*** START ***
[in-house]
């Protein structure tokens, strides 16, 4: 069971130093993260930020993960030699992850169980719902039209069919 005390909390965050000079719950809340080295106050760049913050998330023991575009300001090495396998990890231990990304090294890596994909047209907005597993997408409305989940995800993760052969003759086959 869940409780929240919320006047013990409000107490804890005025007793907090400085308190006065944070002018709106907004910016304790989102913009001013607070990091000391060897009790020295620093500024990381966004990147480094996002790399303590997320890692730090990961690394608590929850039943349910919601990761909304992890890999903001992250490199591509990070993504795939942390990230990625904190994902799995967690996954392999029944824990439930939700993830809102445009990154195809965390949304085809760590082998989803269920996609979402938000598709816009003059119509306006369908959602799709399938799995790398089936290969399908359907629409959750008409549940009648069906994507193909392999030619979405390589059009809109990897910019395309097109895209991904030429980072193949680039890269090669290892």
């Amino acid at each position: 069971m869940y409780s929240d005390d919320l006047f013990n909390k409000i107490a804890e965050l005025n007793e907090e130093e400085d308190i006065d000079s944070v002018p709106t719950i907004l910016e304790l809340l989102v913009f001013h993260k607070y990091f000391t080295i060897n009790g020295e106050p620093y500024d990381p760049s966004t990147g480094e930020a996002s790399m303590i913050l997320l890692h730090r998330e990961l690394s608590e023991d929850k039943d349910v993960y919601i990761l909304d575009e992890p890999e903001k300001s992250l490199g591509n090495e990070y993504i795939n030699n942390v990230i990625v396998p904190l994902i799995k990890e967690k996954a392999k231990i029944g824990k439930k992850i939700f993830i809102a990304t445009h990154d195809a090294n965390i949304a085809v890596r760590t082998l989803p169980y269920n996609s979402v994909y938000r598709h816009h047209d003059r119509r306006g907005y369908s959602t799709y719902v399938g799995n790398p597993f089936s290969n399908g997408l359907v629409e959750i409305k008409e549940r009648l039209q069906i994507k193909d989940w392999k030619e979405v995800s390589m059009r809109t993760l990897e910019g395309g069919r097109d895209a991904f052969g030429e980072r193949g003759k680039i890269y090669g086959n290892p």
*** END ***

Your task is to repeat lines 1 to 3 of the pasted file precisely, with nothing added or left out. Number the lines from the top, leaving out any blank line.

[in-house]
């Protein structure tokens, strides 16, 4: 069971130093993260930020993960030699992850169980719902039209069919 005390909390965050000079719950809340080295106050760049913050998330023991575009300001090495396998990890231990990304090294890596994909047209907005597993997408409305989940995800993760052969003759086959 869940409780929240919320006047013990409000107490804890005025007793907090400085308190006065944070002018709106907004910016304790989102913009001013607070990091000391060897009790020295620093500024990381966004990147480094996002790399303590997320890692730090990961690394608590929850039943349910919601990761909304992890890999903001992250490199591509990070993504795939942390990230990625904190994902799995967690996954392999029944824990439930939700993830809102445009990154195809965390949304085809760590082998989803269920996609979402938000598709816009003059119509306006369908959602799709399938799995790398089936290969399908359907629409959750008409549940009648069906994507193909392999030619979405390589059009809109990897910019395309097109895209991904030429980072193949680039890269090669290892």
């Amino acid at each position: 069971m869940y409780s929240d005390d919320l006047f013990n909390k409000i107490a804890e965050l005025n007793e907090e130093e400085d308190i006065d000079s944070v002018p709106t719950i907004l910016e304790l809340l989102v913009f001013h993260k607070y990091f000391t080295i060897n009790g020295e106050p620093y500024d990381p760049s966004t990147g480094e930020a996002s790399m303590i913050l997320l890692h730090r998330e990961l690394s608590e023991d929850k039943d349910v993960y919601i990761l909304d575009e992890p890999e903001k300001s992250l490199g591509n090495e990070y993504i795939n030699n942390v990230i990625v396998p904190l994902i799995k990890e967690k996954a392999k231990i029944g824990k439930k992850i939700f993830i809102a990304t445009h990154d195809a090294n965390i949304a085809v890596r760590t082998l989803p169980y269920n996609s979402v994909y938000r598709h816009h047209d003059r119509r306006g907005y369908s959602t799709y719902v399938g799995n790398p597993f089936s290969n399908g997408l359907v629409e959750i409305k008409e549940r009648l039209q069906i994507k193909d989940w392999k030619e979405v995800s390589m059009r809109t993760l990897e910019g395309g069919r097109d895209a991904f052969g030429e980072r193949g003759k680039i890269y090669g086959n290892p």